I’ve officially been living in Wiang Haeng for two months. At this point one would expect the excitement of living in a new place would be wearing off, but that is far from the reality.
In the past two months I have visited numerous temples in the area, tasted dozens (if not hundreds) of new dishes, and participated in several religious ceremonies. In addition to my classes with the novice monks, two other teachers from my school and I started teaching classes at the government sub-district office this past month. I started to get into a routine – wake up, morning run, shower, eat, school, sub-district, teach English to novices at the Dharma Center, read, sleep, wake up and repeat.
To some extent, I was beginning to think that I had seen it all – however, that changed recently when one of my students from the sub-district office invited me to cook and eat lunch with her and her family. We ended up having so much fun that we spent the entire day together. We cooked, ate, visited sites around the area, and met her friends and family. She then invited me to spend every Sunday together so that she can take me around to tour the area and check out the sights. How could I resist such an offer?
Over the past few weekends I have found new beauty in the town and district in which I live. I’ve seen parts of my town that I never knew existed, fields quietly tucked away on side roads near my school, and neighborhoods hiding past the row of businesses on the main street. The sights are simply spectacular. As we coast through dirt roads on her motorcycle, we are flanked on both sides by lush rice paddies and the brooding mountains surrounding us. The rainy season is among us and the air is becoming crisp and cool, while rainbows become a common sight.
These trips have also helped me feel like a more integrated part of the community. Kong Lom is a small village boasting around 400 houses. As a naturally kind and extroverted person (and a person who was born and raised in the village), my friend Toy seems to know everyone in town. Here, there is no such thing as a short bike ride, as we are constantly stopping to say hello to various family members and friends. And let me tell you, Thai families are not small! Everywhere we go we are warmly greeted and offered something to eat, which means I have eaten more than ever before but every dish is uniquely delicious.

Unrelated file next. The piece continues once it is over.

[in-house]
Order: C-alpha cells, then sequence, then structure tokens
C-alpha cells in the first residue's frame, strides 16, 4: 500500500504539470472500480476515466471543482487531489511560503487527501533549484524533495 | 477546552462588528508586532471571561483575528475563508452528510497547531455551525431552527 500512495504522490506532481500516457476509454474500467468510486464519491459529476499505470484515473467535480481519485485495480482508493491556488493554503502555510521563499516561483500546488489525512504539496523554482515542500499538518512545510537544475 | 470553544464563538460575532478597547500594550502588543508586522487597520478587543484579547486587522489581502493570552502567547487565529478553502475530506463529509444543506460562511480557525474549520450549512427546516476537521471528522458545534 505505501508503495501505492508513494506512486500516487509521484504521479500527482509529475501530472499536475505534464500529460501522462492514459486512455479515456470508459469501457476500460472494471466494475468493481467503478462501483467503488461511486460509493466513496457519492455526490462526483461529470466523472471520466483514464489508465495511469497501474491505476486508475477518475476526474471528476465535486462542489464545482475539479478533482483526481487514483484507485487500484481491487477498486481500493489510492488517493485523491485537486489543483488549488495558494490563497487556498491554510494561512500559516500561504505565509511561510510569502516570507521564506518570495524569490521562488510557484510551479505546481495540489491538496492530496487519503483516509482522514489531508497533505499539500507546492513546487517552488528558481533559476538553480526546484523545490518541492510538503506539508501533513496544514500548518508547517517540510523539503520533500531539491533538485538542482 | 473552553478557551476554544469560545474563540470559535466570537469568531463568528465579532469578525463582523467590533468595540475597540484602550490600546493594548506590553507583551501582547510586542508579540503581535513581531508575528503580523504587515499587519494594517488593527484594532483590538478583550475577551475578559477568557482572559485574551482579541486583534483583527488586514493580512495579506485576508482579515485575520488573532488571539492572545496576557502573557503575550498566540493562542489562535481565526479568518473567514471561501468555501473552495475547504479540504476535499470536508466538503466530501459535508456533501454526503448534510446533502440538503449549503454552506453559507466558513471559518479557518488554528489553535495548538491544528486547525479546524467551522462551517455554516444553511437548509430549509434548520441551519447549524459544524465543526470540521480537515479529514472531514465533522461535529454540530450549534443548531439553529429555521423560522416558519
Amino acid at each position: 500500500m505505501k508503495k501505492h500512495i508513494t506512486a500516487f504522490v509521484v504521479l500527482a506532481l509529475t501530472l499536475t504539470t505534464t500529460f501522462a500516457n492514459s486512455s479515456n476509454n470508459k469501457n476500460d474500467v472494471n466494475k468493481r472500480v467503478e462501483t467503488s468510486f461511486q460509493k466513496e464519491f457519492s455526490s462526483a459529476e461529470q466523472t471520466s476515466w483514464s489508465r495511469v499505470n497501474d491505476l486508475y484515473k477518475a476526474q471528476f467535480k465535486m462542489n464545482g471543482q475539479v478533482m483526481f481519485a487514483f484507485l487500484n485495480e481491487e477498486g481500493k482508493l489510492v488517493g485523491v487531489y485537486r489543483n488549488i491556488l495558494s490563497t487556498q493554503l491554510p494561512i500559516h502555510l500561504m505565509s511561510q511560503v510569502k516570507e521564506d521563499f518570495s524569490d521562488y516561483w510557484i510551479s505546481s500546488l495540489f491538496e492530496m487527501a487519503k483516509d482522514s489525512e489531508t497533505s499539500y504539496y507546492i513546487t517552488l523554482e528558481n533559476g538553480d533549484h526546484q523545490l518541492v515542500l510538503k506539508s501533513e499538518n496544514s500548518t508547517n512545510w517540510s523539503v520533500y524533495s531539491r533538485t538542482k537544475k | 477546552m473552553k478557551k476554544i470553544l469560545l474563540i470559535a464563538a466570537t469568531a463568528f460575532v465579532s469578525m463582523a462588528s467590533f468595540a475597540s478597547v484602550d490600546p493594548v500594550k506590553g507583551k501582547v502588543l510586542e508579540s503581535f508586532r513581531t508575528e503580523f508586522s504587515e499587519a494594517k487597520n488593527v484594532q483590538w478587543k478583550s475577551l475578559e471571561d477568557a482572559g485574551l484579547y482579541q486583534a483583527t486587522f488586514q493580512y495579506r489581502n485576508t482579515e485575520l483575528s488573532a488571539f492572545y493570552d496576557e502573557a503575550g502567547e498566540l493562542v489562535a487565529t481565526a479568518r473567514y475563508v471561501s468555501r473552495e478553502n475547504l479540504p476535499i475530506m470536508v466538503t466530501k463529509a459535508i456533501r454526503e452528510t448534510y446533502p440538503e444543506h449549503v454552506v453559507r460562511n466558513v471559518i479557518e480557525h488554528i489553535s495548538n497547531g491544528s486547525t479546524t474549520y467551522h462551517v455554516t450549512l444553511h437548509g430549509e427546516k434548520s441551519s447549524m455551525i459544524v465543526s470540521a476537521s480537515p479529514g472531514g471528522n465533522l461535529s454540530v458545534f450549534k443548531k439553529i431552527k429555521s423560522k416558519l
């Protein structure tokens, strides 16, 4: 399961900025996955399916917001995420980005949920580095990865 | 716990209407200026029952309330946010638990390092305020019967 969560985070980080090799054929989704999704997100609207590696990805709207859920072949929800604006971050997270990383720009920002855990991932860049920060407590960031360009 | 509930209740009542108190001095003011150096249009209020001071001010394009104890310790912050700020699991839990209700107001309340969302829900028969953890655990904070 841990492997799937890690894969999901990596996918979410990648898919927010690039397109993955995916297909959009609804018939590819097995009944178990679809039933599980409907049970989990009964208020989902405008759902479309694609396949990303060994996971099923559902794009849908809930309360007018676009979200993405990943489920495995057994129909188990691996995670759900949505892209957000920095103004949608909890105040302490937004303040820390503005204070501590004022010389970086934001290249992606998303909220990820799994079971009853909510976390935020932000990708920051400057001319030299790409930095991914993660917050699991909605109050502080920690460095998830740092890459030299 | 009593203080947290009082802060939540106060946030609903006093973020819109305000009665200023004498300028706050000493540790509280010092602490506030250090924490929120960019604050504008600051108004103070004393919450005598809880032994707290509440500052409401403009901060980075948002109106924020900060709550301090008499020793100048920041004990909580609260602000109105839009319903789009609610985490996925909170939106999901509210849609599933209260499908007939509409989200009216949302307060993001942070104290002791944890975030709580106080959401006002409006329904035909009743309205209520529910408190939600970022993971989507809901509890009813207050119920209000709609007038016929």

I also have to admit that I am addicted to Toy’s children’s energy. There’s nothing quite like enjoying a new site when your tour guides are 4 and 6 years old. They simply have a different taste for life and it makes you appreciate the experience that much more. The kids squeal with delight as we bump along the roads, while I close my eyes and grip tightly to my seat. They repeat what I and their mother say in English, even if they have no idea what it means. They like to hold my hand and tickle me when I least expect it. Her children, like many of the community members around me, communicate with me even if it’s not by using words – but rather, by sharing and creating experiences together.
I’ve tried to document some of the experiences through pictures, but I’m finding it difficult to capture the sights, sounds, and emotions on camera. The views can’t be fully experienced until you feel the wind blowing in your hair as you wiz through the fields in a motorbike, hear the giggles, and see the warmth of the smiles in person. Here is a brief attempt to capture those experiences.
Stay tuned for more pictures in the Photo Corner in a few weeks and don’t forget to ‘Like’ ATMA SEVA on Facebook!
Maria Moreno, on-site intern